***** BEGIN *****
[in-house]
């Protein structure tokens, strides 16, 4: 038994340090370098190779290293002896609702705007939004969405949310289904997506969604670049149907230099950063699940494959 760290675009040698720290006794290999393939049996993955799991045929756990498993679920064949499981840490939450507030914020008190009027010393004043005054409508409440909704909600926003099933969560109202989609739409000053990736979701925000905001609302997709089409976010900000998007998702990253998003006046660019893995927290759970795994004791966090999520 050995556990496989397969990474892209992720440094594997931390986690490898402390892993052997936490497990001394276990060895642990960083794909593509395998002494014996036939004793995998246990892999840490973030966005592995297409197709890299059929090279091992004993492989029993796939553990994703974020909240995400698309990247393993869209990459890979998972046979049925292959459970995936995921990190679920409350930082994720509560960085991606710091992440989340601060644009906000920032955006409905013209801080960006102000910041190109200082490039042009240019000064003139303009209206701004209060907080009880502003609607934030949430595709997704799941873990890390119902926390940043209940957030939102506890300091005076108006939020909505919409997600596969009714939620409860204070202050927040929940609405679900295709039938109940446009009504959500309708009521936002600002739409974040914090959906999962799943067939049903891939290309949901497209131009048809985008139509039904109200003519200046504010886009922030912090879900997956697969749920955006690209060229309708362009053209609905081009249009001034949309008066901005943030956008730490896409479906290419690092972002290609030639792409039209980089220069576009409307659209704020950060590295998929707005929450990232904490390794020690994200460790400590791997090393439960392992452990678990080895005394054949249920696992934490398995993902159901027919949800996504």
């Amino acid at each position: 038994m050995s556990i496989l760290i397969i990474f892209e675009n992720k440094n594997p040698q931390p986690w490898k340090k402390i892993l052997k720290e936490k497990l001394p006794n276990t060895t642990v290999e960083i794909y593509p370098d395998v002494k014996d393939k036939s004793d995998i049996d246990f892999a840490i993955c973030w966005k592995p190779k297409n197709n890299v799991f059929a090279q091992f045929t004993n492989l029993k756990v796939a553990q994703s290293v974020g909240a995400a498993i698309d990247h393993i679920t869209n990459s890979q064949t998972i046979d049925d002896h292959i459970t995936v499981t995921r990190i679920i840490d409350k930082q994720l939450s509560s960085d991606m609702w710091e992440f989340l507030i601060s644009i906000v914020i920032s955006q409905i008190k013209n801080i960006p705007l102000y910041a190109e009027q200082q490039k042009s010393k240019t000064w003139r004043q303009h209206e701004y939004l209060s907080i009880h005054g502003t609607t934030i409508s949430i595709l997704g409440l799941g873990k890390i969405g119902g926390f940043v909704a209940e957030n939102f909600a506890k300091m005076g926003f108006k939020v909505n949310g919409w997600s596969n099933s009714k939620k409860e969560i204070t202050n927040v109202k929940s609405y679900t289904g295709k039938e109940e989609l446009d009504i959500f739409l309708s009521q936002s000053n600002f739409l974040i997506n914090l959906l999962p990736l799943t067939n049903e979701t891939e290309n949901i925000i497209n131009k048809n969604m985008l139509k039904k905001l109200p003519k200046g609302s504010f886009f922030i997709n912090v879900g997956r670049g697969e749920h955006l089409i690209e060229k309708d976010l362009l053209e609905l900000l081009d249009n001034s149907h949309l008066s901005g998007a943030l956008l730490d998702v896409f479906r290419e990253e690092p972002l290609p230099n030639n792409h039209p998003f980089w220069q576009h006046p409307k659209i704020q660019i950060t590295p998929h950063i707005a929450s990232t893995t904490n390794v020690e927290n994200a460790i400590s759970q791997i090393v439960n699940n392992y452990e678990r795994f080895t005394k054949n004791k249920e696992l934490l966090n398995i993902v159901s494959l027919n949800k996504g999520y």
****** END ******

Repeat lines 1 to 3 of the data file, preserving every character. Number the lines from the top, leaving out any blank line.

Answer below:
[in-house]
């Protein structure tokens, strides 16, 4: 038994340090370098190779290293002896609702705007939004969405949310289904997506969604670049149907230099950063699940494959 760290675009040698720290006794290999393939049996993955799991045929756990498993679920064949499981840490939450507030914020008190009027010393004043005054409508409440909704909600926003099933969560109202989609739409000053990736979701925000905001609302997709089409976010900000998007998702990253998003006046660019893995927290759970795994004791966090999520 050995556990496989397969990474892209992720440094594997931390986690490898402390892993052997936490497990001394276990060895642990960083794909593509395998002494014996036939004793995998246990892999840490973030966005592995297409197709890299059929090279091992004993492989029993796939553990994703974020909240995400698309990247393993869209990459890979998972046979049925292959459970995936995921990190679920409350930082994720509560960085991606710091992440989340601060644009906000920032955006409905013209801080960006102000910041190109200082490039042009240019000064003139303009209206701004209060907080009880502003609607934030949430595709997704799941873990890390119902926390940043209940957030939102506890300091005076108006939020909505919409997600596969009714939620409860204070202050927040929940609405679900295709039938109940446009009504959500309708009521936002600002739409974040914090959906999962799943067939049903891939290309949901497209131009048809985008139509039904109200003519200046504010886009922030912090879900997956697969749920955006690209060229309708362009053209609905081009249009001034949309008066901005943030956008730490896409479906290419690092972002290609030639792409039209980089220069576009409307659209704020950060590295998929707005929450990232904490390794020690994200460790400590791997090393439960392992452990678990080895005394054949249920696992934490398995993902159901027919949800996504």
């Amino acid at each position: 038994m050995s556990i496989l760290i397969i990474f892209e675009n992720k440094n594997p040698q931390p986690w490898k340090k402390i892993l052997k720290e936490k497990l001394p006794n276990t060895t642990v290999e960083i794909y593509p370098d395998v002494k014996d393939k036939s004793d995998i049996d246990f892999a840490i993955c973030w966005k592995p190779k297409n197709n890299v799991f059929a090279q091992f045929t004993n492989l029993k756990v796939a553990q994703s290293v974020g909240a995400a498993i698309d990247h393993i679920t869209n990459s890979q064949t998972i046979d049925d002896h292959i459970t995936v499981t995921r990190i679920i840490d409350k930082q994720l939450s509560s960085d991606m609702w710091e992440f989340l507030i601060s644009i906000v914020i920032s955006q409905i008190k013209n801080i960006p705007l102000y910041a190109e009027q200082q490039k042009s010393k240019t000064w003139r004043q303009h209206e701004y939004l209060s907080i009880h005054g502003t609607t934030i409508s949430i595709l997704g409440l799941g873990k890390i969405g119902g926390f940043v909704a209940e957030n939102f909600a506890k300091m005076g926003f108006k939020v909505n949310g919409w997600s596969n099933s009714k939620k409860e969560i204070t202050n927040v109202k929940s609405y679900t289904g295709k039938e109940e989609l446009d009504i959500f739409l309708s009521q936002s000053n600002f739409l974040i997506n914090l959906l999962p990736l799943t067939n049903e979701t891939e290309n949901i925000i497209n131009k048809n969604m985008l139509k039904k905001l109200p003519k200046g609302s504010f886009f922030i997709n912090v879900g997956r670049g697969e749920h955006l089409i690209e060229k309708d976010l362009l053209e609905l900000l081009d249009n001034s149907h949309l008066s901005g998007a943030l956008l730490d998702v896409f479906r290419e990253e690092p972002l290609p230099n030639n792409h039209p998003f980089w220069q576009h006046p409307k659209i704020q660019i950060t590295p998929h950063i707005a929450s990232t893995t904490n390794v020690e927290n994200a460790i400590s759970q791997i090393v439960n699940n392992y452990e678990r795994f080895t005394k054949n004791k249920e696992l934490l966090n398995i993902v159901s494959l027919n949800k996504g999520y």